Financial firms reportedly plan Asian coal plants closure

by Jonathan Adams
Asian coal plants

The proposal, which includes the ADB, offers a potentially workable model and talks with Asian governments and multilateral banks are promising, according to sources

Financial firms including British insurer Prudential, lenders Citi and HSBC and BlackRock Real Assets are devising plans to speed the closure of Asia’s coal-fired power plants in order to lower the biggest source of carbon emissions, five people with knowledge of the initiative said.

The novel proposal, which includes the Asian Development Bank (ADB), offers a potentially workable model and early talks with Asian governments and multilateral banks are promising, the sources told Reuters.

The group plans to create public-private partnerships to buy out the plants and wind them down within 15 years, much earlier than their usual life, giving workers time to retire or find new jobs and allowing countries to shift to renewable energy sources.

It aims to have a model ready for the COP26 climate conference which is being held in Glasgow, Scotland in November.

The move comes as commercial and development banks pull back from financing new power plants in order to meet climate targets.

An ADB executive told Reuters that a first purchase under the proposed scheme, which will comprise a mix of equity, debt and concessional finance, could come as soon as next year.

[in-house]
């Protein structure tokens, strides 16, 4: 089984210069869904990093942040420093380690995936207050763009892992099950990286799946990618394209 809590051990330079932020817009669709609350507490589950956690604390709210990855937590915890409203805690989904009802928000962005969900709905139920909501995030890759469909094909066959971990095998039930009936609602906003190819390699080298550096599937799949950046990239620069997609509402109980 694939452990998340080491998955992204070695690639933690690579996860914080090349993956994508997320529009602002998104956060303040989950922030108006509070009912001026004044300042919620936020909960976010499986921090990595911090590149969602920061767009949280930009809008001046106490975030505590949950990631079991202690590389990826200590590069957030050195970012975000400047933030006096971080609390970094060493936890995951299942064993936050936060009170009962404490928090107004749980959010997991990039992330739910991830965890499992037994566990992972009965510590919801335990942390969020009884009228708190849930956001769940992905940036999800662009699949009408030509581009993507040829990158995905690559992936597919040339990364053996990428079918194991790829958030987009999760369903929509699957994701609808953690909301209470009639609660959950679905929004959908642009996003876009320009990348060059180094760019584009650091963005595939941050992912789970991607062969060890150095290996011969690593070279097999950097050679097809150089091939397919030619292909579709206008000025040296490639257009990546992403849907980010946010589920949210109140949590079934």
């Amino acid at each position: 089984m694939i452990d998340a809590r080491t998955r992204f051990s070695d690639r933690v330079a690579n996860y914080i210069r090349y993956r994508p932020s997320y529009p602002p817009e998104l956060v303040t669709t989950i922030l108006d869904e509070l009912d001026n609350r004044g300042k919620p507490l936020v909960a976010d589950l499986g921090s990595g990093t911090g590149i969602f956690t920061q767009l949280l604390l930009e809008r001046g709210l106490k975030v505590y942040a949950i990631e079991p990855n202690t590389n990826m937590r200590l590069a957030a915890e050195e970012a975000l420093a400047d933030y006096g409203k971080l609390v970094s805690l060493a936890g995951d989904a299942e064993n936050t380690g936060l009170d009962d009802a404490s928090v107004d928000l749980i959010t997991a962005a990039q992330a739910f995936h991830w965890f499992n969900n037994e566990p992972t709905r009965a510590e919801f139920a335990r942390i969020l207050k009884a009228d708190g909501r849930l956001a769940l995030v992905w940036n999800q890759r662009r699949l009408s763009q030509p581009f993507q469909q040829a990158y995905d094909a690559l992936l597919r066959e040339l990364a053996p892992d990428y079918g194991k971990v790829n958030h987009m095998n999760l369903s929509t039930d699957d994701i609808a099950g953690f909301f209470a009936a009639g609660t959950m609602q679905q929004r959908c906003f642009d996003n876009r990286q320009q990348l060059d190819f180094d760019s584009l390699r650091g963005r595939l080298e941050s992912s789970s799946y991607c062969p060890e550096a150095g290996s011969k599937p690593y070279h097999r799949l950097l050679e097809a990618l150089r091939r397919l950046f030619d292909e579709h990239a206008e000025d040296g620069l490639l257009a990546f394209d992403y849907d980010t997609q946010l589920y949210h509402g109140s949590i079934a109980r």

If you can come up with an orderly way to replace those plants sooner and retire them sooner, but not overnight, that opens up a more predictable, massively bigger space for renewables, Donald Kanak, chairman of Prudential’s Insurance Growth Markets, told Reuters.

Coal-fired power is the biggest polluter as it accounts for nearly a fifth of the world’s greenhouse gas emissions.

The proposed mechanism entails raising low cost, blended finance which would be used for a carbon reduction facility, while a separate facility would fund renewable incentives.

HSBC declined to comment on the plan.

It has been a major challenge for developing nations in Asia to make the most of the billions already spent and switch to renewables.

The International Energy Agency (IEA) expects global coal demand to rise 4.5% in 2021, with Asia making up 80% of that growth.

Meanwhile, the International Panel on Climate Change (IPCC) is calling for a drop in coal-fired electricity from 38% to 9% of global generation by 2030 and to 0.6% by 2050.



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